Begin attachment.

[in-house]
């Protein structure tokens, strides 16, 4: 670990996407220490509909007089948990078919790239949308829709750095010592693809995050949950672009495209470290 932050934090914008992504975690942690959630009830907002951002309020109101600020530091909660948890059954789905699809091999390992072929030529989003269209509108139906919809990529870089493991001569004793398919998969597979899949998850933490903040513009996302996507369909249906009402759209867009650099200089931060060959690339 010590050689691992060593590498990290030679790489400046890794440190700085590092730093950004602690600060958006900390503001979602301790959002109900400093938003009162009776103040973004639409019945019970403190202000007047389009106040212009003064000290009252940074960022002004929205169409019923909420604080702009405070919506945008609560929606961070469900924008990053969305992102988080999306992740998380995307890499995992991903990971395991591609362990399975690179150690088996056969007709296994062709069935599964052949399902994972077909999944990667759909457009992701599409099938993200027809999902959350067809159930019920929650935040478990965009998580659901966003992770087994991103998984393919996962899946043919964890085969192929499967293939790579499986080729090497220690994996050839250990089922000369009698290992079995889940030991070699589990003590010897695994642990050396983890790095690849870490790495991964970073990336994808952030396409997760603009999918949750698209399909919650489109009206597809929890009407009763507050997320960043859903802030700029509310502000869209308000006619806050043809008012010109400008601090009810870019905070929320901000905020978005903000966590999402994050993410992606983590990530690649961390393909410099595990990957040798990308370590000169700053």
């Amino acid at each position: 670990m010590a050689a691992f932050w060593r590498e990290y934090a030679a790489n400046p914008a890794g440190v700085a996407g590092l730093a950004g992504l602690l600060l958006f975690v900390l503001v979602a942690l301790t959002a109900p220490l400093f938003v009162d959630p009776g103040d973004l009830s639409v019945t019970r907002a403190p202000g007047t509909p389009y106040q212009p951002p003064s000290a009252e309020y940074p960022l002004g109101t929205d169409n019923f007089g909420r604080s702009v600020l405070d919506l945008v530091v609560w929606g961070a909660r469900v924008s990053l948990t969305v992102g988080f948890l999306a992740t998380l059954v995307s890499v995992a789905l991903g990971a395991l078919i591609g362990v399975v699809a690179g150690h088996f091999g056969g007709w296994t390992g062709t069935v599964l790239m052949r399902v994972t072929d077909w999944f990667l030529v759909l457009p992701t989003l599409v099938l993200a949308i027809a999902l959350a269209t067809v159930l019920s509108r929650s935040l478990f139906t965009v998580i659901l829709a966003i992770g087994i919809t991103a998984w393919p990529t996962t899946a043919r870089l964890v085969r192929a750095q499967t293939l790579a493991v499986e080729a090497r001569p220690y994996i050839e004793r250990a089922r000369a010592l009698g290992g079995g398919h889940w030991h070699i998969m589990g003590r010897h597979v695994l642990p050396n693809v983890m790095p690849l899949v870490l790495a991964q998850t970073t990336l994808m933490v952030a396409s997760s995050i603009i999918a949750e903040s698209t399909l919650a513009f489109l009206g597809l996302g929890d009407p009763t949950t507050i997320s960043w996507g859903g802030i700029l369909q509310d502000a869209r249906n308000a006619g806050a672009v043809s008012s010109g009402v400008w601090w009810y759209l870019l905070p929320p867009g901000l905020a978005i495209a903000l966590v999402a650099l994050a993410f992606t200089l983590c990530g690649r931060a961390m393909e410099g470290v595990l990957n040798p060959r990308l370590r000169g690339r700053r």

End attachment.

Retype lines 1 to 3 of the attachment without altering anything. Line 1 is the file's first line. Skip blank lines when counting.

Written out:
[in-house]
């Protein structure tokens, strides 16, 4: 670990996407220490509909007089948990078919790239949308829709750095010592693809995050949950672009495209470290 932050934090914008992504975690942690959630009830907002951002309020109101600020530091909660948890059954789905699809091999390992072929030529989003269209509108139906919809990529870089493991001569004793398919998969597979899949998850933490903040513009996302996507369909249906009402759209867009650099200089931060060959690339 010590050689691992060593590498990290030679790489400046890794440190700085590092730093950004602690600060958006900390503001979602301790959002109900400093938003009162009776103040973004639409019945019970403190202000007047389009106040212009003064000290009252940074960022002004929205169409019923909420604080702009405070919506945008609560929606961070469900924008990053969305992102988080999306992740998380995307890499995992991903990971395991591609362990399975690179150690088996056969007709296994062709069935599964052949399902994972077909999944990667759909457009992701599409099938993200027809999902959350067809159930019920929650935040478990965009998580659901966003992770087994991103998984393919996962899946043919964890085969192929499967293939790579499986080729090497220690994996050839250990089922000369009698290992079995889940030991070699589990003590010897695994642990050396983890790095690849870490790495991964970073990336994808952030396409997760603009999918949750698209399909919650489109009206597809929890009407009763507050997320960043859903802030700029509310502000869209308000006619806050043809008012010109400008601090009810870019905070929320901000905020978005903000966590999402994050993410992606983590990530690649961390393909410099595990990957040798990308370590000169700053």
């Amino acid at each position: 670990m010590a050689a691992f932050w060593r590498e990290y934090a030679a790489n400046p914008a890794g440190v700085a996407g590092l730093a950004g992504l602690l600060l958006f975690v900390l503001v979602a942690l301790t959002a109900p220490l400093f938003v009162d959630p009776g103040d973004l009830s639409v019945t019970r907002a403190p202000g007047t509909p389009y106040q212009p951002p003064s000290a009252e309020y940074p960022l002004g109101t929205d169409n019923f007089g909420r604080s702009v600020l405070d919506l945008v530091v609560w929606g961070a909660r469900v924008s990053l948990t969305v992102g988080f948890l999306a992740t998380l059954v995307s890499v995992a789905l991903g990971a395991l078919i591609g362990v399975v699809a690179g150690h088996f091999g056969g007709w296994t390992g062709t069935v599964l790239m052949r399902v994972t072929d077909w999944f990667l030529v759909l457009p992701t989003l599409v099938l993200a949308i027809a999902l959350a269209t067809v159930l019920s509108r929650s935040l478990f139906t965009v998580i659901l829709a966003i992770g087994i919809t991103a998984w393919p990529t996962t899946a043919r870089l964890v085969r192929a750095q499967t293939l790579a493991v499986e080729a090497r001569p220690y994996i050839e004793r250990a089922r000369a010592l009698g290992g079995g398919h889940w030991h070699i998969m589990g003590r010897h597979v695994l642990p050396n693809v983890m790095p690849l899949v870490l790495a991964q998850t970073t990336l994808m933490v952030a396409s997760s995050i603009i999918a949750e903040s698209t399909l919650a513009f489109l009206g597809l996302g929890d009407p009763t949950t507050i997320s960043w996507g859903g802030i700029l369909q509310d502000a869209r249906n308000a006619g806050a672009v043809s008012s010109g009402v400008w601090w009810y759209l870019l905070p929320p867009g901000l905020a978005i495209a903000l966590v999402a650099l994050a993410f992606t200089l983590c990530g690649r931060a961390m393909e410099g470290v595990l990957n040798p060959r990308l370590r000169g690339r700053r």